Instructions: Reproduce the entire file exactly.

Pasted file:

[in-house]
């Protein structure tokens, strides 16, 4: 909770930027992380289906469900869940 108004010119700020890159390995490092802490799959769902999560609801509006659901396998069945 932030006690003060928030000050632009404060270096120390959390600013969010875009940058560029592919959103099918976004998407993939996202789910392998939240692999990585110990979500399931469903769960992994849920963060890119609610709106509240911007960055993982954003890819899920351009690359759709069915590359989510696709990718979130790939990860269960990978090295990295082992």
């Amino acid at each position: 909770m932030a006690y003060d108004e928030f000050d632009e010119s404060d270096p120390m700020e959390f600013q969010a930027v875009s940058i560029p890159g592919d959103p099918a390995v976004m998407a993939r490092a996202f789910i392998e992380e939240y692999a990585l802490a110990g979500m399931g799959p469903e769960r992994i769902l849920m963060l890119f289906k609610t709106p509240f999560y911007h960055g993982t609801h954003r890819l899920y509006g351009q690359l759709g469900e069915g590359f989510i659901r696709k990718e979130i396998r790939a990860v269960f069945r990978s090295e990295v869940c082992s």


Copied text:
[in-house]
């Protein structure tokens, strides 16, 4: 909770930027992380289906469900869940 108004010119700020890159390995490092802490799959769902999560609801509006659901396998069945 932030006690003060928030000050632009404060270096120390959390600013969010875009940058560029592919959103099918976004998407993939996202789910392998939240692999990585110990979500399931469903769960992994849920963060890119609610709106509240911007960055993982954003890819899920351009690359759709069915590359989510696709990718979130790939990860269960990978090295990295082992």
């Amino acid at each position: 909770m932030a006690y003060d108004e928030f000050d632009e010119s404060d270096p120390m700020e959390f600013q969010a930027v875009s940058i560029p890159g592919d959103p099918a390995v976004m998407a993939r490092a996202f789910i392998e992380e939240y692999a990585l802490a110990g979500m399931g799959p469903e769960r992994i769902l849920m963060l890119f289906k609610t709106p509240f999560y911007h960055g993982t609801h954003r890819l899920y509006g351009q690359l759709g469900e069915g590359f989510i659901r696709k990718e979130i396998r790939a990860v269960f069945r990978s090295e990295v869940c082992s």